Bradley A. Rodgers
THE IRON SENTINEL: U.S.S. MICHIGAN, 1844-1949.
(Under the direction of Professor William N. Still, Jr.) Department of History, 1985.
In 1844 the U.S.S. Michigan was the United States Navy's first iron hulled warship. She was also the first U.S. Navy ship to use steam as her primary power source. The speed, power and reliability obtained by using the new building material combined with the new source of power insured the continuance of iron hulled steam propelled ships into the future. The U.S.S. Michigan was the United States Navy's first modern warship.
The Michigan was placed into service at Erie, Pennsylvania, on Lake Erie. The fact that the navy's fastest and potentially most powerful steamship of the mid-nineteenth century was placed into service on the Great Lakes boundary between the U.S. and the British possession of Canada throws doubt on the popular notion that all was peaceful between Britain and the United States on the lakes since the end of the War of 1812.
The history of the Michigan therefore includes the Agreement of 1817 between the U.S. and Great Britain to limit naval forces operating on the lakes and the reasons why this agreement was broken by both sides in their nervousness over the Canadian rebellion of 1837. The construction of the vessel to protect the United States lake trade led to further diplomatic disputes between Britain and the United States which continued until well after the Civil War.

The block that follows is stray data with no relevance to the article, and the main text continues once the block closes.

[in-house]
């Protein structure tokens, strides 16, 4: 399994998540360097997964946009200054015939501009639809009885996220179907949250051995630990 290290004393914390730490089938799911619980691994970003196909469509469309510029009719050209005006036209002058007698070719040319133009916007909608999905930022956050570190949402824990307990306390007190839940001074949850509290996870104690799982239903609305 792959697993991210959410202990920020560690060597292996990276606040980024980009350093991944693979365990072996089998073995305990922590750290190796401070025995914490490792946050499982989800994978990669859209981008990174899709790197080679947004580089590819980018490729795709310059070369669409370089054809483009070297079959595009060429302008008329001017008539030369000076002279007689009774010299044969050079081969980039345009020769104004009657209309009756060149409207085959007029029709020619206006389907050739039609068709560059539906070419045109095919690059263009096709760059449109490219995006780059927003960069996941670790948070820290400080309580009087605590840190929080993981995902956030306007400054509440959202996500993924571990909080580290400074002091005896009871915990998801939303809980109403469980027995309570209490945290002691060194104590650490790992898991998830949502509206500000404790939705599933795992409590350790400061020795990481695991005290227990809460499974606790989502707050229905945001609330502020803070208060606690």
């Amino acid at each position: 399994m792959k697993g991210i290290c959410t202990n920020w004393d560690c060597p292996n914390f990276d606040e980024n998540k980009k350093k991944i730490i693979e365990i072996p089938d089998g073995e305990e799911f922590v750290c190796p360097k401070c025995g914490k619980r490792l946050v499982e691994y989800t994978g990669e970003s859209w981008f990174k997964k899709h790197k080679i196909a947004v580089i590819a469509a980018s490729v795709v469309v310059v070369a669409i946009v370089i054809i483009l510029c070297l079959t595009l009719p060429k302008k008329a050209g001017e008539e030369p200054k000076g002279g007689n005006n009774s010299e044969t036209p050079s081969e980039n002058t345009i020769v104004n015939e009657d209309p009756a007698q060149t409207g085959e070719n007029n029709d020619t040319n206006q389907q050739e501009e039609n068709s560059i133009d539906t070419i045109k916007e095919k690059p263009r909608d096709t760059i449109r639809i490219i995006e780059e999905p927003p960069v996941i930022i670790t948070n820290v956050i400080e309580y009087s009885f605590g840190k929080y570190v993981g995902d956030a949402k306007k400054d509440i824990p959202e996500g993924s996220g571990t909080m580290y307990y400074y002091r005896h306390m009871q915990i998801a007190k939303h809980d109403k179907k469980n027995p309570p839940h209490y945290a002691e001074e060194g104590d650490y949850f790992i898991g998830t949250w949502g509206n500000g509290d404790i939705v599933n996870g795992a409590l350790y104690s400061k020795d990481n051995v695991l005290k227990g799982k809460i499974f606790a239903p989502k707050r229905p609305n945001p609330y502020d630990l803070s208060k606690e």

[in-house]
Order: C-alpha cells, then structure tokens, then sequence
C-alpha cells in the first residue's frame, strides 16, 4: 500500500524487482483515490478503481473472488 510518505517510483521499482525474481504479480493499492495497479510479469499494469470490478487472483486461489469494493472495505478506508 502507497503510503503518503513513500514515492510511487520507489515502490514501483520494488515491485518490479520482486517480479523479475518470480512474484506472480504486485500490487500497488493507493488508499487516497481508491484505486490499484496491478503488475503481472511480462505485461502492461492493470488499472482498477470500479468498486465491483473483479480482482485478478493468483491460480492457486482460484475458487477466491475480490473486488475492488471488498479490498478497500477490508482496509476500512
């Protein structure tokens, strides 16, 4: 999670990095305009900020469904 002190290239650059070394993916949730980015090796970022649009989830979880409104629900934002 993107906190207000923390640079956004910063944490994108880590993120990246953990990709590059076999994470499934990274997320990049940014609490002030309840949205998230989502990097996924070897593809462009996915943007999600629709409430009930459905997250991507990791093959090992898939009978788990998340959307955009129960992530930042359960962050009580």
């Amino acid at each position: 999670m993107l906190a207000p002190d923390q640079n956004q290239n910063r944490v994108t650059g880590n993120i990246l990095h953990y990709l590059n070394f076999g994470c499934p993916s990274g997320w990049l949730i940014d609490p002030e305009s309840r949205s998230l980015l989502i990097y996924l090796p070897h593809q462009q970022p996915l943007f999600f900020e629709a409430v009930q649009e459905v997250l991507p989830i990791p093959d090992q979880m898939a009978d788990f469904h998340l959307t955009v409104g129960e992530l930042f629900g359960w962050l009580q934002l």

War with Britain on the Great Lakes was barely avoided on several occasions in the second and third quarters of the nineteenth century. The warship was therefore never tested in battle, yet, her presence at times calmed hostilities and insured peace.
In the 1850's the Michigan played a role in the unfortunate Beaver Island incidents and the consequent destruction of the Mormon colony located there. In the 1860's the Michigan helped the union war effort during the Civil War; recruiting men for the Union army, quelling draft riots in the port cities, and stopping potentially bloody strikes in the towns of Houghton and Marquette, Michigan. The importance of the vessel during the war was underscored by several Confederate attempts to capture or destroy her.
After the Civil War hostilities continued on the Great Lakes with the formation of the Fenian Brotherhood. These Irish veterans of the Civil War attempted an armed invasion of Canada and were only just thwarted by the intervention of the Michigan and the U.S. troops under General Meade.
Although the ship was obsolete by the later part of the nineteenth century, she remained on the lakes training sailors for the navy. The Michigan continued to have a great social impact on the town of Erie even after she was renamed, the Wolverine, by the Navy Department in 1905.
The vessels' final years were shrouded in legal entanglement. The historic vision of the ship preserved for posterity was destroyed in 1949 at a scrap yard in Erie, not far from where she was launched.